Anal Gland support??

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Anal Gland support??

This is a discussion on Anal Gland support?? within the Dog Health forums, part of the Keeping and Caring for Dogs category; I have come across Glandex a few times and wondered if it really works. My 16 month ESS has leaky glands quite often I am ...

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Old 01-21-2018, 09:29 PM
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Anal Gland support??

I have come across Glandex a few times and wondered if it really works. My 16 month ESS has leaky glands quite often I am a vet tech and can express them when needed but I am wondering if there is something I can give him to reduce the need for manual expression. His stools are normal but they maybe aren't firm enough. While I think a raw diet would greatly improve it I haven't bit the bullet on that yet. He eats Earthborn Holistic GF and I put Answers fermented fish broth on top. I would greatly appreciate any suggestions!! TIA
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Old 01-22-2018, 12:01 AM
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Increase exercise, roughage, and try pumpkin as a natural cheap solidifying bulking ingredient. Raw fed dogs rarely get GI issues or impacted anal glands. Might be worth a go.
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Old 01-22-2018, 03:15 AM
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I have a Pekingese that is now just over 2 years old. About a year ago he had a problem with the anal glands and he got so uncomfortable that I had to take him in to get it expressed. I felt like the Bad witch in the fairy tale when he had to go through that procedure, I can just imagine how it must feel to go through that, so I swore to leave this as an absolute last resort if things get bad again. So I switched his dry food to make sure its high fibre immediately.

All went well till about 3 weeks ago.

The minute he did his first scoot across the floor I jumped in the car and loaded my basket with "high fibre options for dogs"
1st on my list was apple
2d chopped fresh green beans
3. baby food (in south Africa it is called "Purity") it is just a smooth pulpy food that you get in different flavours.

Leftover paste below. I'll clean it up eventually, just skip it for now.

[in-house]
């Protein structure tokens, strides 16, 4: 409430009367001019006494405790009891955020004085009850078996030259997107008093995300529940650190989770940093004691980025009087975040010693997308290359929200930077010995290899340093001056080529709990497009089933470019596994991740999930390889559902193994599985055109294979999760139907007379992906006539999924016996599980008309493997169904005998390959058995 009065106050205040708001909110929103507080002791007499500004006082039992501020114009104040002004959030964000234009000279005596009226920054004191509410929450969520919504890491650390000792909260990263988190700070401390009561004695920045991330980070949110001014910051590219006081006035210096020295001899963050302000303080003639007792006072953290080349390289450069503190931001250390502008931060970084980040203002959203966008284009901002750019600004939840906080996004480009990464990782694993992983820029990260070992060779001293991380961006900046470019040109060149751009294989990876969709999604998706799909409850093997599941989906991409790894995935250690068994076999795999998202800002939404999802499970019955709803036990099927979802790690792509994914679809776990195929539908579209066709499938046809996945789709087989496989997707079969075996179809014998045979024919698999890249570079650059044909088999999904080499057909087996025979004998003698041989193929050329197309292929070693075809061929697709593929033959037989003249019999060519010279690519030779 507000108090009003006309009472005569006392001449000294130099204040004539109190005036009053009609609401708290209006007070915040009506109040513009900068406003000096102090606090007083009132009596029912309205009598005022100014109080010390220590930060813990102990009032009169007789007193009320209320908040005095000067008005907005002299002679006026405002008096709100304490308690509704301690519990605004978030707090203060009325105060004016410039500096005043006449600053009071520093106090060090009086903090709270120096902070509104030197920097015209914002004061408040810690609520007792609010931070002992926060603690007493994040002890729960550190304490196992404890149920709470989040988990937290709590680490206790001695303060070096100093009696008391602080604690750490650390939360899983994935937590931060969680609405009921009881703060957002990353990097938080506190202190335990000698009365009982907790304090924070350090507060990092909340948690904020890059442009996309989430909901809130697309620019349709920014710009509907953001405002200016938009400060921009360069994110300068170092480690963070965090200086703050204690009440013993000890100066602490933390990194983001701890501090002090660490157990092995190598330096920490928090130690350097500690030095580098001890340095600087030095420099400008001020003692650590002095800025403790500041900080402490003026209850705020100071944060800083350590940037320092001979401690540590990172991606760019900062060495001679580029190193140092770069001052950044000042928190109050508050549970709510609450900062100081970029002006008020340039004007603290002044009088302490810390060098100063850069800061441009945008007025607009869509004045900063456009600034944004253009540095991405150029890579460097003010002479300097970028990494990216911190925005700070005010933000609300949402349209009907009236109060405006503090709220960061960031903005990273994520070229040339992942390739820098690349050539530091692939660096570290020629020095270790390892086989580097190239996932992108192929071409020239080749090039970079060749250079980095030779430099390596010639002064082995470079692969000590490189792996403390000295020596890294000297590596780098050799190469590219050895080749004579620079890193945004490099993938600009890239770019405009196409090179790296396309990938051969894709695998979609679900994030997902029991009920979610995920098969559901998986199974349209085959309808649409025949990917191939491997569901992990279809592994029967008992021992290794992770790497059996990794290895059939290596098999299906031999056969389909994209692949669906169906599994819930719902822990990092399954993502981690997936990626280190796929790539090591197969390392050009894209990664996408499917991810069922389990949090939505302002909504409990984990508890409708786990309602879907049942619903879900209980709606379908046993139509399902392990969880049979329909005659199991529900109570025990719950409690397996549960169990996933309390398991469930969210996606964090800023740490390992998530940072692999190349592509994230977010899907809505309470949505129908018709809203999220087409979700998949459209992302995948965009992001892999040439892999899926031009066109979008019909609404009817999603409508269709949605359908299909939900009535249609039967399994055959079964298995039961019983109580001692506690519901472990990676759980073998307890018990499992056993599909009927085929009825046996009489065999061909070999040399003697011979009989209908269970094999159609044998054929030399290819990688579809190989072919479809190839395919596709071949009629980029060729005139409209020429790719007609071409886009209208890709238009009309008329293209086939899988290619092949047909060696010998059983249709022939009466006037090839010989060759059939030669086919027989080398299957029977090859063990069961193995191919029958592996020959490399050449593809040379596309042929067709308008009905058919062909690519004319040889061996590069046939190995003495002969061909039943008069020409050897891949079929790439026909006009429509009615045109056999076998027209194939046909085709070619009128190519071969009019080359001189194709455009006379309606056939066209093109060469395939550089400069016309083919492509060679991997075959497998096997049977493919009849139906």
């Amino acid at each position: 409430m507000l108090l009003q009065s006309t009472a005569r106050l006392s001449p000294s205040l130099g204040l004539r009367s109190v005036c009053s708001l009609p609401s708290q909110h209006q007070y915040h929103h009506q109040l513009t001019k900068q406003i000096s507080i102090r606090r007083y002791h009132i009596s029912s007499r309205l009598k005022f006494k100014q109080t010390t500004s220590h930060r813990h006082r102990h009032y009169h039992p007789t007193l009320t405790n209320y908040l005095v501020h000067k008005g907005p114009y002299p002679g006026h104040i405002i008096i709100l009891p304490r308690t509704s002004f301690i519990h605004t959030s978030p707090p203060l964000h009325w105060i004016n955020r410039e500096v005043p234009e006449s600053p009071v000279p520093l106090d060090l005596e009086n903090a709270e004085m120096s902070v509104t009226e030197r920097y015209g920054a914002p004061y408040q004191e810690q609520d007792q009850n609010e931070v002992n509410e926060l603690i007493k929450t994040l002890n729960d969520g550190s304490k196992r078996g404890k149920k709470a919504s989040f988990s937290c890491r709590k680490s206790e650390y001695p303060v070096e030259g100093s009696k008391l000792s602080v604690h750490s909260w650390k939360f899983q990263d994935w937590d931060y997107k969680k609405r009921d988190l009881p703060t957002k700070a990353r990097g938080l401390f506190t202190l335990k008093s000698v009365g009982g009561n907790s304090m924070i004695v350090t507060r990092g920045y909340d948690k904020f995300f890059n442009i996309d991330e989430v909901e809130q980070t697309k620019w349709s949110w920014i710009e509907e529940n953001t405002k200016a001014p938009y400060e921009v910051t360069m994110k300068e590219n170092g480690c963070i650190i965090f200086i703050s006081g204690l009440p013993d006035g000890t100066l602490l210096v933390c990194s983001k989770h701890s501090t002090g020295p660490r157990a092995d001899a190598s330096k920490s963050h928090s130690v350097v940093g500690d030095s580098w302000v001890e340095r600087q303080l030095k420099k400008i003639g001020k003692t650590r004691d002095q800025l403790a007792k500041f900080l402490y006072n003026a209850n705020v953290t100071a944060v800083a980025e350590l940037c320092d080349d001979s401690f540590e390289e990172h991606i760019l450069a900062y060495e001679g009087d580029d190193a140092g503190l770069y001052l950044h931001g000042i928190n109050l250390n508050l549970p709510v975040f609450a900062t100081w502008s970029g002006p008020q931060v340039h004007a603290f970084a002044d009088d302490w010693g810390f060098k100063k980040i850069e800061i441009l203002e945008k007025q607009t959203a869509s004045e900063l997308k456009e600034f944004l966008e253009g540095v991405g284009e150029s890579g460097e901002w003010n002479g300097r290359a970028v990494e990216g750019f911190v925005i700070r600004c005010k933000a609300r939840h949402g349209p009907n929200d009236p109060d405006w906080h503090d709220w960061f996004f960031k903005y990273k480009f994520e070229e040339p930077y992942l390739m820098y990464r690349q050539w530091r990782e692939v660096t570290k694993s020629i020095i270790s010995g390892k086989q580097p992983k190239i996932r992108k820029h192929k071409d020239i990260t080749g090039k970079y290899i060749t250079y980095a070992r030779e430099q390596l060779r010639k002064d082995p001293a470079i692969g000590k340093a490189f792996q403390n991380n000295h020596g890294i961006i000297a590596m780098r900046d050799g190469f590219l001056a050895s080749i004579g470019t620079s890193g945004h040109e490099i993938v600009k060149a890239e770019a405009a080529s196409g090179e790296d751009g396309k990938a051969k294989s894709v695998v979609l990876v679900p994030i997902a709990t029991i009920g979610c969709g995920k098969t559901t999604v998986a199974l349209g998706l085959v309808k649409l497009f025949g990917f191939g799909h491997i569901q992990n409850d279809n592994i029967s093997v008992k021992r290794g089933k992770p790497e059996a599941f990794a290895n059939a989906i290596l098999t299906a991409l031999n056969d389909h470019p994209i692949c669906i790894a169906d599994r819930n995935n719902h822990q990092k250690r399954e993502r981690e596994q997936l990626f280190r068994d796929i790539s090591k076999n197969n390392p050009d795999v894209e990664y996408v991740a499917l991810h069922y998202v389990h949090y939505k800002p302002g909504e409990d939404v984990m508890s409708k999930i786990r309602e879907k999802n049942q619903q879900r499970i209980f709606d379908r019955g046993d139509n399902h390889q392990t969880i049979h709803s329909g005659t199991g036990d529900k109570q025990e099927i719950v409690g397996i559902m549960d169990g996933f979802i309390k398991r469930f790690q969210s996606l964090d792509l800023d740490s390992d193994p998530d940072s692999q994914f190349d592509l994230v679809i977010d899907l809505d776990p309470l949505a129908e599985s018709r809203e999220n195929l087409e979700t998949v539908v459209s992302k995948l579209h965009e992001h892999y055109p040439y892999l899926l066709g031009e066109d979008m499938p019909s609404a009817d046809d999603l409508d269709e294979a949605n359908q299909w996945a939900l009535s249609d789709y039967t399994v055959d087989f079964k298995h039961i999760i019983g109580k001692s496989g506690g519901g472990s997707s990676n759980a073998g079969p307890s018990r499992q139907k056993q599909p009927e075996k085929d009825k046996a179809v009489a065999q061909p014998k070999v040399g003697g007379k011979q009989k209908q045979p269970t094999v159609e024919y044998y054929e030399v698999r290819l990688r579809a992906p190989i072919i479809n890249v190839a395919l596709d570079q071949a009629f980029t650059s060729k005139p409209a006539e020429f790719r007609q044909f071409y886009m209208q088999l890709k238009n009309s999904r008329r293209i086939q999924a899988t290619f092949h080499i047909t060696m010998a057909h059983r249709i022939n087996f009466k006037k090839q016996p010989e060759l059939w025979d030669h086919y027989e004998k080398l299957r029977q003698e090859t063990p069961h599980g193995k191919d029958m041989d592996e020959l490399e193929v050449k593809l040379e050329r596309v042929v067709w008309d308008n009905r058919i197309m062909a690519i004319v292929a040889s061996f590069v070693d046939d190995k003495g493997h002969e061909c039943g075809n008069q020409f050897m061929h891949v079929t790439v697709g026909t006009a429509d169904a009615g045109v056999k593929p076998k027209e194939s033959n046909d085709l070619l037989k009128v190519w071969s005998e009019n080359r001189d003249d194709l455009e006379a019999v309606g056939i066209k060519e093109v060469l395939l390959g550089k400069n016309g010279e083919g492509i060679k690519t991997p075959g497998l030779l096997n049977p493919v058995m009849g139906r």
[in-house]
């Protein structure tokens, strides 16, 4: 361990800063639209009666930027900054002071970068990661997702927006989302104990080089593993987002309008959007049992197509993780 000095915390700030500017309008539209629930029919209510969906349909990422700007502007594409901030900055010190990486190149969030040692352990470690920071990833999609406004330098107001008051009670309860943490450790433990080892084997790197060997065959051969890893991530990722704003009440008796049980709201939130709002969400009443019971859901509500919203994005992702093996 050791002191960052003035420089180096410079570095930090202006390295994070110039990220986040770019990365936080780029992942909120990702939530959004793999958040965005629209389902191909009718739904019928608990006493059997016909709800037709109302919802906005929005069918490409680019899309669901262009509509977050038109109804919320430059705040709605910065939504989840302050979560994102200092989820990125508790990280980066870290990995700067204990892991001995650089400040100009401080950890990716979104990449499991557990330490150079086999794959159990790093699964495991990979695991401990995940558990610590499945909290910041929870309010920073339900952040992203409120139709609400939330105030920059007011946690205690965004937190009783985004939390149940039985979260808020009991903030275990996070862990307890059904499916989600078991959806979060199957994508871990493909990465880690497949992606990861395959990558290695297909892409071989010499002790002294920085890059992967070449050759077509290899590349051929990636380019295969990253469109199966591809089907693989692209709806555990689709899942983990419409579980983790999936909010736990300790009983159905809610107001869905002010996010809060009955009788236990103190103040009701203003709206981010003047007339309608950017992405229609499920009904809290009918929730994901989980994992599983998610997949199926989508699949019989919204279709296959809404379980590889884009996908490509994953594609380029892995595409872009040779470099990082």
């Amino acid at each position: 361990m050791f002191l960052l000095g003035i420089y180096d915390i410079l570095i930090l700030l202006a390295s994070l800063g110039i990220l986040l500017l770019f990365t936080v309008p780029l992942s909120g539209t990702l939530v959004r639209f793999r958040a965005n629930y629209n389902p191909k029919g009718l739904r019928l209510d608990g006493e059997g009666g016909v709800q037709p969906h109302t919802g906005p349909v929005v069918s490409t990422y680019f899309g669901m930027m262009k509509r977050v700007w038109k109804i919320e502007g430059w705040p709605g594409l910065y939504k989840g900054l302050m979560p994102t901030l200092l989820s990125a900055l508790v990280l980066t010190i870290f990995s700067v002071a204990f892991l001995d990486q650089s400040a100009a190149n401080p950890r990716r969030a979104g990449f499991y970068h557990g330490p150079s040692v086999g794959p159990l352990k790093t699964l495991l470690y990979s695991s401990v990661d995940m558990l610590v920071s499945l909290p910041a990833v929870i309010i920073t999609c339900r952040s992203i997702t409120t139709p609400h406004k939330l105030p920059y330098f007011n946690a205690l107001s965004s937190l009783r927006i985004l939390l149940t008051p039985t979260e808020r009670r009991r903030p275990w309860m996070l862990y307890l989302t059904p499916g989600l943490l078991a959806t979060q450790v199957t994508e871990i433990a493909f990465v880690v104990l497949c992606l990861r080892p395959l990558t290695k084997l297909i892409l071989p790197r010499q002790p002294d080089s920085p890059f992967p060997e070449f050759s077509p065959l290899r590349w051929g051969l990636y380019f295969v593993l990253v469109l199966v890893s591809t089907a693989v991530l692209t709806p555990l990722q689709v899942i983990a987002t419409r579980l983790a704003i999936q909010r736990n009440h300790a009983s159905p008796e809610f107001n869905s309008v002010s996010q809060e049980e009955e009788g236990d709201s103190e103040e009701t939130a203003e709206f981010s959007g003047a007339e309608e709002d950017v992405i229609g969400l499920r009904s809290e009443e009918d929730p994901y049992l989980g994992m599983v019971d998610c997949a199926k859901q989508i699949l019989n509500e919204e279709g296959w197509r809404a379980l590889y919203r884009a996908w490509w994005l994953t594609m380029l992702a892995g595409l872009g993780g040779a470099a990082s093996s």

He just played with the apple and green beans. So that was not going to work. So I took the Purity (I bought the sweet potato flavour) and mixed a tablespoon full with a little peanut butter (my boy loves peanut butter) and he happily ate that. I have been giving him a tablespoon full everyday since then and within 3 days no more scooting and nice firm big poopies.
so for my Baloo just getting him to eat the added fibre from the Sweet potato works. Maybe you can try it for your doggy?
Just a note on peanut butter. make sure you buy one with no added sugar or salt and if there is a sugar replacement in that it is not Xylitol. This is dangerous to our fur friends.
Good luck!
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Old 01-22-2018, 05:35 AM
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We carry glandex. As far as I have heard, every single client that has tried it for their dog is happy with the results. I admit I kind of scoffed when we first got it in, because why buy this bagged product when you can just add a couple of tablespoons of pumpkin to your dog's food, right? But people seem very pleased with it...
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Old 01-22-2018, 07:24 AM
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I've never heard of it before, but if you do use it please let's un know how it goes. I know quite a few of our patients and clients who could benefit from it if it works. Do you sell it at your clinic? And if so how much do you guys sell it for?
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Old 01-22-2018, 08:19 AM
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Haven't heard of Glandex, but interested in knowing more about it. Samantha has to have her gland expressed every couple of months, and always has. Would be really nice to be able to avoid that process if possible.
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Old 01-22-2018, 04:13 PM
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I've never tried it. I tried canned pumpkin but it didn't work, I tried organic sulfer free prunes but likewise it didn't work. The last thing I tried was Oat Bran, and that seems to be working.

Zody's 9 lbs and get 1/4 tsp morning and night. In the morning I mix it in his canned food, and at night I mix it in a little water with a bit of his canned food.
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Old 01-22-2018, 08:44 PM
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Arrow pumpkin has always been my go-To for anal-gland problems

.

so far, thankfully, every dog i've given canned-pumpkin to, responded well -
how much they get depends upon whether it's solely anal-gland issues, or if that's secondary to obesity / wt-loss.

Reducing calorie-intake means replace either 1/4 [slow but steady] or 1/3 [faster] of the dog's every meal with pumpkin -
IOW, if the dog was fed 1-C of their regular diet at every meal, no matter what that is - kibble, raw, BARF, chill-pack -
U replace either 1/4 cup or 1/3 cup with PLAIN pumpkin puree, & the rest [either 3/4 or 2/3] is their usual diet.